China’s ‘eye-in-the-sky’ nears par with US

Posted: July 11, 2011 in World News

Simon Rabinovitch
Financial Times
July 11, 2011

China’s rapidly expanding satellite programme could alter power dynamics in Asia and reduce the US military’s scope for operations in the region, according to new research.

Chinese reconnaissance satellites can now monitor targets for up to six hours a day, the World Security Institute, a Washington think-tank, has concluded in a new report. The People’s Liberation Army, which could only manage three hours of daily coverage just 18 months ago, is now nearly on a par with the US military in its ability to monitor fixed targets, according to the findings.

“Starting from almost no live surveillance capability 10 years ago, today the PLA has likely equalled the US’s ability to observe targets from space for some real-time operations,” two of the institute’s China researchers, Eric Hagt and Matthew Durnin, write in the Journal of Strategic Studies.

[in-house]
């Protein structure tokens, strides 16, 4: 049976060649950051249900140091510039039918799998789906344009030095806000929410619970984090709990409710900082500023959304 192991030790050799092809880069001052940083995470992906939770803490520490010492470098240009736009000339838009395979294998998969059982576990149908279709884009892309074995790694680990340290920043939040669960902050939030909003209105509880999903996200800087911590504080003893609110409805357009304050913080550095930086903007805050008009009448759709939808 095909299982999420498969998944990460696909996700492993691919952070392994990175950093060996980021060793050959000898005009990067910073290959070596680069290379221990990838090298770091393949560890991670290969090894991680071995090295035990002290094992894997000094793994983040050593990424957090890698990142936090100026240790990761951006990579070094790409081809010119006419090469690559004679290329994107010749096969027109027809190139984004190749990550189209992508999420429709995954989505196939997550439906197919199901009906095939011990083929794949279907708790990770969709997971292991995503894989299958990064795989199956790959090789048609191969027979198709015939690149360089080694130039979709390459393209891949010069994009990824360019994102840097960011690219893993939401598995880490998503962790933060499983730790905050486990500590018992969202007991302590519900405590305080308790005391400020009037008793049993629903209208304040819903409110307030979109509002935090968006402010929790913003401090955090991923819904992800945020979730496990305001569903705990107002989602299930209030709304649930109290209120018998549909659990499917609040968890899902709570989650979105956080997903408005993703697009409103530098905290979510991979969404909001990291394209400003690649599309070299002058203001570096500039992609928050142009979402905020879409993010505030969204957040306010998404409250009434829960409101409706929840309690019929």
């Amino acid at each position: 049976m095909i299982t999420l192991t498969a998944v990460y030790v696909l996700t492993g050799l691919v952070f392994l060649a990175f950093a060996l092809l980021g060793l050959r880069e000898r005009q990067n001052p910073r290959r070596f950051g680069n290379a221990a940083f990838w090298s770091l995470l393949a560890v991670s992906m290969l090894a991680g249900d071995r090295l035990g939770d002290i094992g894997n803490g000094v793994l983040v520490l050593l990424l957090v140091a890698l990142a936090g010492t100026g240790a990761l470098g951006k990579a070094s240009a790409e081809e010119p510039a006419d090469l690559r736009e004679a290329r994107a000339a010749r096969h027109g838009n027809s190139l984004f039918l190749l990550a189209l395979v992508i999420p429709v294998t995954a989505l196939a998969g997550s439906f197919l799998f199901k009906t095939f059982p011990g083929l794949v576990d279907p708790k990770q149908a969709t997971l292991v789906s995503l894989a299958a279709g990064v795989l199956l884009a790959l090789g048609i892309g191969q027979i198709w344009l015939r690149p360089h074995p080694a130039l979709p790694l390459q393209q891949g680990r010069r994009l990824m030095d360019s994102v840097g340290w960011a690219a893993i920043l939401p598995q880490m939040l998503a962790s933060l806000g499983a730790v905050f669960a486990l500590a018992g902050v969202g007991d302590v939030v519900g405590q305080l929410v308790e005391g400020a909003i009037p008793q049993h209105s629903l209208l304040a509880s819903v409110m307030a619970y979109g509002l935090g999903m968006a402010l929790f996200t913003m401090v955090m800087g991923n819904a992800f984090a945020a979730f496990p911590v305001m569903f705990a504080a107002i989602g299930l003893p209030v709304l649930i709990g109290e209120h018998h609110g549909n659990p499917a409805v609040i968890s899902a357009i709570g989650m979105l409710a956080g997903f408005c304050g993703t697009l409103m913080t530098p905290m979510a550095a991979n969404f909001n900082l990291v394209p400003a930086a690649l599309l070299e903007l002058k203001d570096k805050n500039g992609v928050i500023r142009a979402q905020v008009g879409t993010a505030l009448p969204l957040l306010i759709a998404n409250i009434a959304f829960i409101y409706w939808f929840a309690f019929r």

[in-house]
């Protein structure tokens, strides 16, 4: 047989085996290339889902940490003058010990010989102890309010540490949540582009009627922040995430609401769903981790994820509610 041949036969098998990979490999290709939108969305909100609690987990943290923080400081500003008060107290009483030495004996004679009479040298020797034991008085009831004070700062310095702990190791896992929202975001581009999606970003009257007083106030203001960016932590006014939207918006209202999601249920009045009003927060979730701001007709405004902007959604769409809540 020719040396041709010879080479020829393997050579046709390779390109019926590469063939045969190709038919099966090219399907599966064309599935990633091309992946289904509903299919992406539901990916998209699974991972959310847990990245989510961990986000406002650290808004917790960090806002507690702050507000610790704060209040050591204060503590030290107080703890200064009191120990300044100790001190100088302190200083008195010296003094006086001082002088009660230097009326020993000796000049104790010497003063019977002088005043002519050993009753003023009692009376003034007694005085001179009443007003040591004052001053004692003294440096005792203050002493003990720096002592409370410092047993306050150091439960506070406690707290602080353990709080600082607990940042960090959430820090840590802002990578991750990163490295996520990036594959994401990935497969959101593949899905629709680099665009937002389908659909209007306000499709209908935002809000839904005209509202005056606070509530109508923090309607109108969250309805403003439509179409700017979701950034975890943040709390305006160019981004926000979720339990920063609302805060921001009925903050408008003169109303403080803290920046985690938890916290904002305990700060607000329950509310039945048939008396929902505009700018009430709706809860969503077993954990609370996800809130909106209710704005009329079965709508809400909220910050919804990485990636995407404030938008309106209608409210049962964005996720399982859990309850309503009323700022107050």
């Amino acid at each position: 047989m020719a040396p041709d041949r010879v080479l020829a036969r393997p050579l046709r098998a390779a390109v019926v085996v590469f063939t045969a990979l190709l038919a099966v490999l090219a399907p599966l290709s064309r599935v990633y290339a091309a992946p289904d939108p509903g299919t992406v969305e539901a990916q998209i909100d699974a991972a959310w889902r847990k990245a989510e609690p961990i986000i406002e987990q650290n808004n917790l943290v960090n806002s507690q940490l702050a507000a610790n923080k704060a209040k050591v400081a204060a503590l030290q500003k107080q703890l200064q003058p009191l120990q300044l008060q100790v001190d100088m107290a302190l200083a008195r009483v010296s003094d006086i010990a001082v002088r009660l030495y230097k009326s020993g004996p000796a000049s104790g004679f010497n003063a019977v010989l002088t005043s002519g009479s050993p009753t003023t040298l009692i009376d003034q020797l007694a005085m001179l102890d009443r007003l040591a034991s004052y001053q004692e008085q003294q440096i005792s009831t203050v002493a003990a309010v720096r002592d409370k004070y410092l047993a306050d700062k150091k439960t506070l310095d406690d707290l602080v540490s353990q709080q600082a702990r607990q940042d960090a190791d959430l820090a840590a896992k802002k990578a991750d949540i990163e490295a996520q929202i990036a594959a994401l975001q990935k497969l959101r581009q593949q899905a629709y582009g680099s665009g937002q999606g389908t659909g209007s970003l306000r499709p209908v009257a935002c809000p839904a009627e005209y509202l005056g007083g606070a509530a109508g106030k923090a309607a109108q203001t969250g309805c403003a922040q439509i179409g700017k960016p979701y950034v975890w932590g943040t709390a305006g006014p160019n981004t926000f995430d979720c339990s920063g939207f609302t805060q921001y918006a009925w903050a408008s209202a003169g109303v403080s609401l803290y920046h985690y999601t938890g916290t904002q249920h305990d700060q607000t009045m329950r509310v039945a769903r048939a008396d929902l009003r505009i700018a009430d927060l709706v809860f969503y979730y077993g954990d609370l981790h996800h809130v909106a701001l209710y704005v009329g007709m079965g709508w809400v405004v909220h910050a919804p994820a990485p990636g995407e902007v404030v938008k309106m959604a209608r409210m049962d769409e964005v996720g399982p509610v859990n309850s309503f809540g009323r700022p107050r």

China’s rapidly growing military might has unnerved its neighbours, many of whom are US allies, while a series of disputes this year with Vietnam and the Philippines have added to the concerns.

China’s military build-up has accelerated in recent years, as it has developed an anti-ship ballistic missile, tested a stealth fighter and is poised to launch its first aircraft carrier. The fast-growing network of reconnaissance satellites provides China with the vision to harness this hardware.

Admiral Mike Mullen, America’s top military official, said at the weekend in Beijing that it was clear that the PLA is focused on “access denial” – a term that describes a strategy of pushing the US out of the western Pacific.

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